Hi everybody! Iâ€™m Heather McCollum, author of Scottish romances. Iâ€™m excited to be here on
Fresh Fiction to celebrate the release of my new novel, THE WICKED
VISCOUNT, which takes place in 17th c London.
Have you ever wondered what it feels like to wear the huge ensembles of silk and embroidery
that the ladies in the English court used to don? My current Scottish historical romance series,
The Campbells, takes place in 1684 and 1685. In THE WICKED VISCOUNT, the heroine, a feisty
Scottish lass, must venture to the royal court in London. For the first time in her life, she wears
the rich garments of the elite to fit in at Whitehall Palace. I wanted to experience what my
heroine was feeling in the strictures of the costume, so I commissioned the talented Victoria
Vane to create an ensemble for me. Even though my heroine grows up during the time when
these dresses were worn, she is poor and has never worn the full costumes before.
After two weeks of looking at fabrics with Victoria, we finally decided on a gorgeous magenta
and lavender combination of silks. Imported from India, the fabrics are rich and beautifully
embroidered with elaborate patterns, which was very authentic to the time period. After
decades of dour dress under the rule of Oliver Cromwell, the court under Charles II had swung
the other way with bright colors, jewels, and large headdresses.
Victoria didnâ€™t have a pattern for the costume, so she studied a one-page descriptive picture
and created one! So talented. My mother and I drove to Victoriaâ€™s studio in South Carolina for
a final fitting. I spent two hours in the costume, and here is what I experienced.
Stays are called stays because they keep everything in place. Women in the 17th century did
not wear bras (or underwear), just a smock or shift, which is like a long (or short) nightgown.
The stays are laced in the front or back and go over the smock. Depending on the person
pulling the ties, the stays can be pleasantly supportive or like a boa constrictor intent on
pressing all your organs together inside.
I wore my stays for two hours and had lines from the boning etched into my skin when I
removed the garment. It certainly gave me a nice display of cleavage and something of a
waistline! So, it was totally worth not being able to bend at the waist or do much of anything
except look lovely. However, I donâ€™t think I could wear them every day unless Iâ€™d been trained
to do so from the cradle.
The petticoat, which is a skirt, came next and tied at the waist over the stays and a crinoline
that was actually from my wedding twenty-four years ago (I knew Iâ€™d need that thing again!).
Then I was helped into the outer dress, or mantua, which was very fashionable at the time. A
mantua is a dress that opens in front to show a coordinating stomacher and the petticoat.
Victoria bustled up the long train so that it didnâ€™t extend too far, creating beautiful swoops of
fabric. I wore pompadour shoes and white stockings.
The final part of the costume is the headpiece, a fontage. It is a stiff, white, lacey addition to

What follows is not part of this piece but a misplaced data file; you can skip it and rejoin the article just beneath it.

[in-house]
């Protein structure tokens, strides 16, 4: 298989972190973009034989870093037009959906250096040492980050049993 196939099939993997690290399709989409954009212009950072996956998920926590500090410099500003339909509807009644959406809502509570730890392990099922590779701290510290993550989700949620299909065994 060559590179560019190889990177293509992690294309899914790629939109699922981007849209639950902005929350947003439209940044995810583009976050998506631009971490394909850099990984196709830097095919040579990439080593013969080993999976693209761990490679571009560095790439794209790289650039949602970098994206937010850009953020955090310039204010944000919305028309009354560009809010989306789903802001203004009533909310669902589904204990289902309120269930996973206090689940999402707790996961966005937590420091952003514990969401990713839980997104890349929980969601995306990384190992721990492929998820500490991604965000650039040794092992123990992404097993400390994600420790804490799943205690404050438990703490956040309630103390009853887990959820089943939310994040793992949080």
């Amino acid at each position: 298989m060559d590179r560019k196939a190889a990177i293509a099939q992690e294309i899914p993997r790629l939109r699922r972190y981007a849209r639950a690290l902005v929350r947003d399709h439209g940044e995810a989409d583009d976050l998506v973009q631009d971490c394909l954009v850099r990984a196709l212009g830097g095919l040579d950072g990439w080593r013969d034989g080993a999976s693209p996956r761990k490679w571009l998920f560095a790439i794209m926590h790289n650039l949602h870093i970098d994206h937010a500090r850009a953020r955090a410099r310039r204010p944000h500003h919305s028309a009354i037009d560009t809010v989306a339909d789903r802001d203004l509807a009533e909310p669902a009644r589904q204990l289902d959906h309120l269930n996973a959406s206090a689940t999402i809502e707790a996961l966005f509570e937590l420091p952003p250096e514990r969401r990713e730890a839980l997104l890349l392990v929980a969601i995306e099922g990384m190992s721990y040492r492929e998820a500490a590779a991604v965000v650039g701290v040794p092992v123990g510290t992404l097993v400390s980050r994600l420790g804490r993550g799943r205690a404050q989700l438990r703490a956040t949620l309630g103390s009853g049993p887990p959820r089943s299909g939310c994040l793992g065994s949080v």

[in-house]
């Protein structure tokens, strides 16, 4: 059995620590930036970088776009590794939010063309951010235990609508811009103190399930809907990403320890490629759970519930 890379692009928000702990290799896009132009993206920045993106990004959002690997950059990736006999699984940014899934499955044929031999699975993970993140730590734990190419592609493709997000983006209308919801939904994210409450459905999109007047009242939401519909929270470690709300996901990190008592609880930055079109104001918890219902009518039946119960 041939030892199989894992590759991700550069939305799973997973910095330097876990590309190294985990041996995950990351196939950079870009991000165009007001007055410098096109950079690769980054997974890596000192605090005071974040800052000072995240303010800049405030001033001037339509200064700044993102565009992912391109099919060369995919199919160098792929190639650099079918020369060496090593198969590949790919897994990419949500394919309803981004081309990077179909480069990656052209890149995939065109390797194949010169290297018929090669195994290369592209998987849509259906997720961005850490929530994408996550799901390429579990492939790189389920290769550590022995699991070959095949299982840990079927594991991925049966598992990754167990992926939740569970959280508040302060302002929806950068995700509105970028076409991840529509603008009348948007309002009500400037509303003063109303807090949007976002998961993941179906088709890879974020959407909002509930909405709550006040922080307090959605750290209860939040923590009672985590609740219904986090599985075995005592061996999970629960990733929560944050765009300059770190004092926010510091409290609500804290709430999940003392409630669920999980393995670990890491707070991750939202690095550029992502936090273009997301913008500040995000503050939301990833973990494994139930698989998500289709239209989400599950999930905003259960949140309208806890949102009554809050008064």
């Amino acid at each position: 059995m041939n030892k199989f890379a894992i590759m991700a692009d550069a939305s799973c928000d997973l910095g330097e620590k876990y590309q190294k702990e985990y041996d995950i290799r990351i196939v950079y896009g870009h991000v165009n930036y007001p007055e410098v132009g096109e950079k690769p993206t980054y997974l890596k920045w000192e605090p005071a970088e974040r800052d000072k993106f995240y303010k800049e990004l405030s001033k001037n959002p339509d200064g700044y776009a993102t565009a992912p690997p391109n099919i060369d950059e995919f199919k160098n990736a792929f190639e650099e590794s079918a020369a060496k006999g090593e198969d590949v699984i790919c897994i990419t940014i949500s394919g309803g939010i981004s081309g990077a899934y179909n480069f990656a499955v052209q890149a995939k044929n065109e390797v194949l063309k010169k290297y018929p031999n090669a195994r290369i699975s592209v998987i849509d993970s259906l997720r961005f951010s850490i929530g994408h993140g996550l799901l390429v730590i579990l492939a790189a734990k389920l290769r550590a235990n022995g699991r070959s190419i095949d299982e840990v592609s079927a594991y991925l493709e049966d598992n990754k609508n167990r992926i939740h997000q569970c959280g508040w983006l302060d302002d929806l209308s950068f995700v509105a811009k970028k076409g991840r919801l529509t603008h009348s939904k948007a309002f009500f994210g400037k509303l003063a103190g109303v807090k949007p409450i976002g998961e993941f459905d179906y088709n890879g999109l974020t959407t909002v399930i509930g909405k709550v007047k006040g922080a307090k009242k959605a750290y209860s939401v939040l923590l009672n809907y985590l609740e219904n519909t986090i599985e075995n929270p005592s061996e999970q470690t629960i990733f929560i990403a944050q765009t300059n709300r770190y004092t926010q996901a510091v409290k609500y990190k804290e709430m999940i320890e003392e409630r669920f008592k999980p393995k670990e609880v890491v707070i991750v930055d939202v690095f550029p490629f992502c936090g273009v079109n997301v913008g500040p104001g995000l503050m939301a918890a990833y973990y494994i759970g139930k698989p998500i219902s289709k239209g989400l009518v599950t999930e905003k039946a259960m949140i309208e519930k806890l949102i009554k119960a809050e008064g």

an updo of curls. It is said that the mistress of the French king lost her hat while riding
horseback and tied her hair up with a bit of lace. The king said she looked enchanting, and so
she began tying her hair up with lace, and the court mimicked the look. The lace became
larger and higher, and ta da, you have the fontage!
The costume is beautiful but heavy, and the fontage towers over my head. I felt rather like a
fortress in the whole ensemble. If a man were to place his hand on my waist to dance, I would
not have felt it through the layers and stays. Getting into it, definitely required at least one
attendant, and it would take quite an effort by the hero to get it off of me. I can definitely see
the skirts being thrown upward in a frenzy of passion (which may or may not be in THE WICKED
VISCOUNT! <wink, wink>).
Thanks so much for stopping into Fresh Fiction today! Have a lovely, all-gazes-turn-to-you-
when-entering-the-ball kind of day.
The Campbells Book 3
1685, Scottish Highlands
Cat Campbell knows all about Nathaniel Worthington, fifth Viscount of Lincolnshire. The
determined Englishman is never far from Finlarig Castle, where his sisters train women to do
more than read and write. And thanks to the fiery kiss they shared nearly a year ago he is
never far from her thoughts. No one ever trained her how to forget an irresistible man.
Nathaniel knows he should keep his distance from the fierce Scottish lass, but when an urgent
letter from Queen Catherine calls Cat to London, he canâ€™t resist volunteering to escort her.
The tension between the two has simmered for months, but the long journey in close quarters
creates a raging wildfire that could burn them both.
Secrets of their past and the treachery lurking at court put both their future together and their
very lives at risk.
Romance Historical [Entangled, On Sale: May
24, 2019, e-Book, ISBN: 9781099966637 / ]
Heather McCollum is an award-winning, historical romance writer. She is a member of
Romance Writers of America and the Ruby Slippered Sisterhood of 2009 Golden Heart
The ancient magic and lush beauty of Great Britain entrances Ms. McCollumâ€™s heart and
imagination every time she visits. The countryâ€™s history and landscape have been a backdrop
for her writing ever since her first journey across the pond.
When she is not creating vibrant characters & magical adventures on the page, she is
roaring her own battle cry in the war against ovarian cancer. Ms. McCollum recently slayed the
cancer beast and resides with her very own Highland hero, rescued golden retriever & 3
kids in the wilds of suburbia on the mid-Atlantic coast.
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